<< More Museums, Landmarks, & More
The DMV boasts plenty of museums, landmarks, planetariums, and more that appeal to a wide variety of ages and interests!
African-American Civil War Museum
Located directly across the street from the National Park Service’s African-American Civil War Memorial, the African-American Civil War Museum highlights the enormous contributions of the almost 210,000 members of the United States Colored Troops during the Civil War. It details their historic role in the abolishment of slavery and keeping America united under one flag.
Albert H. Small Center
The Albert H. Small Center boasts the Washingtoniana Collection, which documents the formation, development, and history of Washington, DC, from the eighteenth- to the mid-twentieth century. The collection includes more than 1,900 manuscripts, books, newspapers, broadsides, photographs, postage stamps, paper currencies, and a remarkable collection of prints and maps.
Did you know Alain Leroy Locke, the first African American Rhodes Scholar, was laid to rest in Congressional Cemetery, formerly known as the Washington Parish Burial Ground? Take in some history like this and more as you stroll the 35 acres of the Congressional Cemetery. Open to the public daily, the Cemetery invites visitors to enjoy self-guided or seasonal docent-led tours. Watch a movie at their Cinema-tery, take an evening Soul Stroll, or join the Tombs & Tomes Book Club.
Daughters of the American Revolution Museum
The National Society Daughters of the American Revolution’s goals are historic preservation, education, and patriotism by collecting, preserving, exhibiting, and interpreting pre-industrial America’s material culture and social history. At their museum, visitors are invited to enjoy galleries, exhibitions, and a look into 31 different period rooms that illustrate American interiors from the 17th to the early 20th century.
Folger Shakespeare Library
Folger Shakespeare Library is currently undergoing a year-long renovation. Guests can still enjoy online access to information and events. The world’s largest Shakespeare collection can be found at the Folger Shakespeare Library, located one block from the US Capitol. The Folger opened in 1932 and invites guests, scholars, and families to visit online or in-person to enjoy performances, original works, and timely events. Visitors will also find other major collections such as Renaissance books, manuscripts, and works of art.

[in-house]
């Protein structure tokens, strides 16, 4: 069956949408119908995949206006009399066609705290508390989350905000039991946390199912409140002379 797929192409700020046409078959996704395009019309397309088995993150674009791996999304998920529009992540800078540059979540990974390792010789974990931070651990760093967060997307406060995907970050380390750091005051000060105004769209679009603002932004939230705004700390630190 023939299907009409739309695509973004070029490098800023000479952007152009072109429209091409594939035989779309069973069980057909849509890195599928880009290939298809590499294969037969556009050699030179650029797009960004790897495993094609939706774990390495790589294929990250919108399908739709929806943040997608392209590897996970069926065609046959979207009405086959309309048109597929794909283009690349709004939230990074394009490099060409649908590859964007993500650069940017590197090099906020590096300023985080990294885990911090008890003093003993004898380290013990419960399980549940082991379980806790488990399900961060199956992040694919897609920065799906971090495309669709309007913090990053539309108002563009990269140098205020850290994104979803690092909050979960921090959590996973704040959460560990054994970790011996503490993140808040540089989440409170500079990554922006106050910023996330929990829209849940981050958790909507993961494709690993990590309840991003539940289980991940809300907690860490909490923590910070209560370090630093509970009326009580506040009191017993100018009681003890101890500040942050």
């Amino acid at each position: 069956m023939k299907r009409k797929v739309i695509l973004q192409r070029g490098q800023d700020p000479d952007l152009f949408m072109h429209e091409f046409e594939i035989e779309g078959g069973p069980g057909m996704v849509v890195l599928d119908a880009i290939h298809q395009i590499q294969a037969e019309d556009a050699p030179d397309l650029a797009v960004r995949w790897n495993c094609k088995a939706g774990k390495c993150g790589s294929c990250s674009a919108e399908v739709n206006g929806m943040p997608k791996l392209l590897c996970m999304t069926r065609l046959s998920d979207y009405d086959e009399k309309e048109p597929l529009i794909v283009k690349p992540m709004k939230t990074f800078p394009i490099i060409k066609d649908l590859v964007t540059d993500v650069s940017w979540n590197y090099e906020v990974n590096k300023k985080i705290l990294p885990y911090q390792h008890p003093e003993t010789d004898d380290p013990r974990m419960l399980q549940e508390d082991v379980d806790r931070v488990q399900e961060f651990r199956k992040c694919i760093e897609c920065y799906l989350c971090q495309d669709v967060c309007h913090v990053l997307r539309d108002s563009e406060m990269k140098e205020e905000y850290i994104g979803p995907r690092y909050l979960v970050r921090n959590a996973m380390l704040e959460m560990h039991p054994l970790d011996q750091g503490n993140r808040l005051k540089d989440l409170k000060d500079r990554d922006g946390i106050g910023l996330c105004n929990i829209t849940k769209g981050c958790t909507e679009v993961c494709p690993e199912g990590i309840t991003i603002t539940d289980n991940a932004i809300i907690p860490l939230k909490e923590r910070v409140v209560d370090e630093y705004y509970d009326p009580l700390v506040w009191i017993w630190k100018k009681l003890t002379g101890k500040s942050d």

Ford’s Theatre was one of Washington, DC’s top entertainment destinations during the Civil War, but after President Lincoln’s assassination in 1865, the theatre was shut down for 100 years. Open since 1965, the public is invited to visit this national historic site and enjoy theatrical performances, interactive exhibits, and education programs for all ages. Celebrate and engage in the American experience with a virtual program or future show!
Hirshhorn Museum & Sculpture Garden
Adjacent to the National Mall, the Hirshhorn is one of the most visited modern art museums in the US. Home to one of the most important collections of post-World War II American and European art in the world, this Smithsonian Institution museum offers a space where people encounter 21st-century artists through groundbreaking exhibitions, events, and more.
The building’s architecture itself is an attraction — boasting an open cylinder elevated on four massive “legs” and a large fountain occupying the central courtyard. Before the architect designed the building, Smithsonian staff reportedly told him that if it did not provide a striking contrast to everything else in the city, then it would be unfit for housing a modern art collection.
International Spy Museum
Do you have a James Bond fan in the family? Then enter a whole world of intelligence and espionage! The Museum lifts the veil of secrecy on the hidden world of intelligence and espionage — exploring its successes and failures, challenges, and controversies. In addition to their permanent exhibits, guests are invited to enjoy scheduled programs and unique interactive experiences in the shadowy world of spying; see their full calendar here.
National Air & Space Museum
The National Air & Space Museum, part of the Smithsonian family, showcases the history and science of aviation and spaceflight as well as planetary science and terrestrial geology/geophysics. The second-most visited museum in the United States, this top destination boasts artifacts, displays, and exhibits that include popular attractions like the 1903 Wright Flyer, Lindbergh’s Spirit of St. Louis, Apollo 11’s command module Columbia, and a real lunar rock! The Air & Space Museum also has a public observatory with high-powered telescopes, virtual reality and flight simulators, and an IMAX Theater.
Steven F. Udvar-Hazy Center
The museum has a second location — an annex in Northern Virginia (Chantilly, VA) — called the Steven F. Udvar-Hazy Center. Commonly known as the Udvar-Hazy Center, this location wows visitors with two large hangars that display thousands of aviation and space artifacts, including a Lockheed SR-71 Blackbird, a Concorde, and the Space Shuttle Discovery!
Phoebe Waterman Haas Public Observatory
Named for Phoebe Waterman Haas, an extraordinary woman of the early 20th century (Haas was among the first women in the United States to achieve a Ph.D. in astronomy), this public observatory is located on the National Air & Space Museum’s southeast terrace. Guests are invited to visit and even participate in stargazing opportunities using the observatory’s 16-inch telescope which boasts its own rich history.